During the Indian Navy’s commissioning of INS Visakhapatnam, defence minister Rajnath Singh took an indirect dig at China, and mentioned “some irresponsible nations” while talking about the UN Convention on the Law of the Sea (UNCLOS).
Explaining that the UNCLOS 1982 stands for a country’s exclusive economic zone, good order at sea and territorial waters, Singh said that the “arbitrary interpretations” of the international law cause hurdles for creating a “rule-based maritime order.”
“There are some nations — I would like to say irresponsible nations — (who) for the sake of their narrow partisan interests, and hegemonic tendencies keep on giving new and inappropriate interpretations to these international laws,” Singh said during the event earlier in the day.
The defence minister’s statement comes in the wake of China’s recently launched maritime rules and continued militarisation of islands in south China sea, which has invited global criticism.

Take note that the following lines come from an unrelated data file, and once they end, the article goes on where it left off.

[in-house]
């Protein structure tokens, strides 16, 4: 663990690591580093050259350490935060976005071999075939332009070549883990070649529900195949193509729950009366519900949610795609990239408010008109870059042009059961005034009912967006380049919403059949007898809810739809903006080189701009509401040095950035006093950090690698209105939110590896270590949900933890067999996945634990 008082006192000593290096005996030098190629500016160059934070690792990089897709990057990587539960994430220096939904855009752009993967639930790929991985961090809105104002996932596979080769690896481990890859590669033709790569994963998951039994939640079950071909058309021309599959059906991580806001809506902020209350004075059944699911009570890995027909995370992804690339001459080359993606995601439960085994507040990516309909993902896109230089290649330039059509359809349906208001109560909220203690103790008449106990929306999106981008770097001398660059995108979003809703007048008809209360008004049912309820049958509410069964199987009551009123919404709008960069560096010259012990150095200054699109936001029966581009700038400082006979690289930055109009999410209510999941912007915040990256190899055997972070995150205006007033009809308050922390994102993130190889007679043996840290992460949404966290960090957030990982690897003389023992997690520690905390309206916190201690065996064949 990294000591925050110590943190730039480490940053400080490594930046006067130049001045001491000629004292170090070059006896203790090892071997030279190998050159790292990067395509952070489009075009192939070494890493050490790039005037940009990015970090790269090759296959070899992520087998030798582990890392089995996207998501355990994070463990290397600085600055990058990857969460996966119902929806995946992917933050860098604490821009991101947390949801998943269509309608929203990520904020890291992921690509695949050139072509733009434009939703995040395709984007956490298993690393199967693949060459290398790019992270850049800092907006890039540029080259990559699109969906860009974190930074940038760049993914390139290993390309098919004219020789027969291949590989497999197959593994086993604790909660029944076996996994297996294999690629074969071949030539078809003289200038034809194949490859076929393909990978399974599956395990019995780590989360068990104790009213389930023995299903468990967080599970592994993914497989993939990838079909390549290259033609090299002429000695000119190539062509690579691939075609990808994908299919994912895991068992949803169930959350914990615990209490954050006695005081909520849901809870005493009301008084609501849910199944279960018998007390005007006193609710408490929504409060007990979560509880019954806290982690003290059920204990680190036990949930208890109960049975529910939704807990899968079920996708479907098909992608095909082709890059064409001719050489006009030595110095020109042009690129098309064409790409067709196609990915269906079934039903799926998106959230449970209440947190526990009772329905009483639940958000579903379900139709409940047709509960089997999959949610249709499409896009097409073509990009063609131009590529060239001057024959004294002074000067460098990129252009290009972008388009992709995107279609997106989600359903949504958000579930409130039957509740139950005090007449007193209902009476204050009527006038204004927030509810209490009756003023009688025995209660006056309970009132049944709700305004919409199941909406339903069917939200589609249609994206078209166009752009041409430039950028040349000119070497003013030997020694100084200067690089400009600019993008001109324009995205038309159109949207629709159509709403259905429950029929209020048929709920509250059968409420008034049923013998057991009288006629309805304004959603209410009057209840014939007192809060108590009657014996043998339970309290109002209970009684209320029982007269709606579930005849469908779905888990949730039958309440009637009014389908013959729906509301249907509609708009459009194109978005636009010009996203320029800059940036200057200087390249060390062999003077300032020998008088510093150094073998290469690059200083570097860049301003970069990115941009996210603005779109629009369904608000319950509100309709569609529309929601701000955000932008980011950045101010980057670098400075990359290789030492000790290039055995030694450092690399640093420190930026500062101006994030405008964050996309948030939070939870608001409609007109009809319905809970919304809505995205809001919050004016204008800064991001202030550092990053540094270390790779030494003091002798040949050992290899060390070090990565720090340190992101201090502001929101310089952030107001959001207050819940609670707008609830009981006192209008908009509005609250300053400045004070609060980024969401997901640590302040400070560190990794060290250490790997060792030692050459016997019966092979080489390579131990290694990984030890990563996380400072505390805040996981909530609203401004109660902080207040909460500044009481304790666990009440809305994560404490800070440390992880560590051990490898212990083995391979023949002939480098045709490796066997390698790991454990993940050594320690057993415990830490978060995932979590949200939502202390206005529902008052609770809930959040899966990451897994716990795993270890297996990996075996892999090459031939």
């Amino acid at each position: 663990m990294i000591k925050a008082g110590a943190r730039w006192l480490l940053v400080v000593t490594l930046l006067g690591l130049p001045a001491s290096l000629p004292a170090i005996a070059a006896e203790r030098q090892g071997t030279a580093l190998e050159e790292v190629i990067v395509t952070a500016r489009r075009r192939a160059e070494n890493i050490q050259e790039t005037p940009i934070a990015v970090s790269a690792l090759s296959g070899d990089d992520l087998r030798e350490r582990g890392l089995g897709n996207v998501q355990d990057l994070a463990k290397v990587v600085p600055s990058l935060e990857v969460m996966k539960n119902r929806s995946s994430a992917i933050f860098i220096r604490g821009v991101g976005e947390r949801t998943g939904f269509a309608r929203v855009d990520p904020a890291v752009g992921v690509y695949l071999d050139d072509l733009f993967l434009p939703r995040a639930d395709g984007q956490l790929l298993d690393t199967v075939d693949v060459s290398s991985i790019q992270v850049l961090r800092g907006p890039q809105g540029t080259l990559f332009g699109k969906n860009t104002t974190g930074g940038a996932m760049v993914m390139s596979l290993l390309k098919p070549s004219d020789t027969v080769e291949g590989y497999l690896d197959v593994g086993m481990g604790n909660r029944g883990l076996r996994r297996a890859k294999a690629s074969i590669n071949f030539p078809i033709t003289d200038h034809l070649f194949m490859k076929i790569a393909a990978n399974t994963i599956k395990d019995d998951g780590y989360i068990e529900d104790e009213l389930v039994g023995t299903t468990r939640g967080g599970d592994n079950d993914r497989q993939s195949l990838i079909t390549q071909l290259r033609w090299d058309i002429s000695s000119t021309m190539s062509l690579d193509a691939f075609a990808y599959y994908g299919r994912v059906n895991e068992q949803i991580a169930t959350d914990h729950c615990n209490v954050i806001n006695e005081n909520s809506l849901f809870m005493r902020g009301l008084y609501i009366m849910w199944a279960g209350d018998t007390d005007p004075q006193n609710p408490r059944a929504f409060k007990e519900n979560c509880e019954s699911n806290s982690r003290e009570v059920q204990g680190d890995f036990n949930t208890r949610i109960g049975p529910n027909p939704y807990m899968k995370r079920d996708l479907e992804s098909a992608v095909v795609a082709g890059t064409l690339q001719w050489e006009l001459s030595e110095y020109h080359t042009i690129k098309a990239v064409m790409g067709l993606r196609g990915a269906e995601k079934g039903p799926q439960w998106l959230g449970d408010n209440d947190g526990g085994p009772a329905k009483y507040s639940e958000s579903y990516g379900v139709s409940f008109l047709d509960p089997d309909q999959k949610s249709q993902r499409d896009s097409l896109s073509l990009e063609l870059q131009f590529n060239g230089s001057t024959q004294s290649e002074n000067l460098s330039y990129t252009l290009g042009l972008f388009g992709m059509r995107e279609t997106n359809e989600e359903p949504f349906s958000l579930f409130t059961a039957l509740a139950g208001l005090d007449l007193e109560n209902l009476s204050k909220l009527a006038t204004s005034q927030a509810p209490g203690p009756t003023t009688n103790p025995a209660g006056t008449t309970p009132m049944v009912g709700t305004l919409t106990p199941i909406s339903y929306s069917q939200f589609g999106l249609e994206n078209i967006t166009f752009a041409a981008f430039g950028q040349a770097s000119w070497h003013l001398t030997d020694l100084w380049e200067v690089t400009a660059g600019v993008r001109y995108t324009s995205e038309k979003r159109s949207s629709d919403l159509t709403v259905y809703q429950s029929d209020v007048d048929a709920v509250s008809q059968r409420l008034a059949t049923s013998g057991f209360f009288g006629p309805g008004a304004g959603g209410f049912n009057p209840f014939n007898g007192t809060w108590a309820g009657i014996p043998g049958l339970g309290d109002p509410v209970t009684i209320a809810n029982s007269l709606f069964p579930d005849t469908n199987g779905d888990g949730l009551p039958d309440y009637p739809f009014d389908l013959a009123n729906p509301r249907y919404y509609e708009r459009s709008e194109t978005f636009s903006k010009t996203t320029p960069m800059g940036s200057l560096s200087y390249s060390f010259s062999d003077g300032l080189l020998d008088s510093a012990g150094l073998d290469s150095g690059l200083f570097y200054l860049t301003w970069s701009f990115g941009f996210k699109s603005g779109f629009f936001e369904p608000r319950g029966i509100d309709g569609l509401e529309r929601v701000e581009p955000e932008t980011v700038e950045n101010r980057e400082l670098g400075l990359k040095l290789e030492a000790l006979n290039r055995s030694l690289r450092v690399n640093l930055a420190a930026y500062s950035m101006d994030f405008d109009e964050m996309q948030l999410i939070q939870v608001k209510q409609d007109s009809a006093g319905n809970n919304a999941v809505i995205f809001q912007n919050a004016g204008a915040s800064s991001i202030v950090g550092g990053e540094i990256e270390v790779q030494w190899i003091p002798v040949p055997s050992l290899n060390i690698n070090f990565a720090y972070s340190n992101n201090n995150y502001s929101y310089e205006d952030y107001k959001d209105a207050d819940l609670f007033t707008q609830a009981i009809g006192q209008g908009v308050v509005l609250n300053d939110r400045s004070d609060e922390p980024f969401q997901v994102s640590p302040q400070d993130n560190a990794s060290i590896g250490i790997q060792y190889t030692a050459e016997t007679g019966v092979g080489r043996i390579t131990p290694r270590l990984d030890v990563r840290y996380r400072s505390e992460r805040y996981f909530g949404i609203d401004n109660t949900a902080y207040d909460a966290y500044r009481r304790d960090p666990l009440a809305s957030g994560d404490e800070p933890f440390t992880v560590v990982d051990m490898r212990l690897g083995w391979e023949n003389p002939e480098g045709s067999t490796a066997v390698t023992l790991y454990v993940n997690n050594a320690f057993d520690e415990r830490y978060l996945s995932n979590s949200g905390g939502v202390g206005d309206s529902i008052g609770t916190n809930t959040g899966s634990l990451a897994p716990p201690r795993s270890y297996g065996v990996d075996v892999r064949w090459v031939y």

During his address at the naval dockyard in Mumbai, Singh said that India envisions an Indo-Pacific region that is based on rules, has freedom of navigation, and universal rules, in which the “interest of all the participating countries are protected.” He noted that the role of the Indian Navy “becomes more important” since the country is a significant nation in the “security” of the Indo-Pacific region.
Hailing the indigenisation efforts of the Indian Navy and the steps taken by the Union government to give a boost to the same, the minister said India will not only accomplish its ‘Make in India’ goal but also ‘Make for the World.’
Highlighting the strength and capability of India’s capabilities, Singh stated there’s “no doubt” that going ahead, India will not only be building shops for its own needs but also for the “needs of all over the world.”
INS Visakhapatnam, the first stealth-guided missile destroyer ship of Project 15B, is capable of undertaking multifarious tasks and missions. It has a capacity of accommodating 312 crew members and comes with an endurance of 4,000 nautical miles.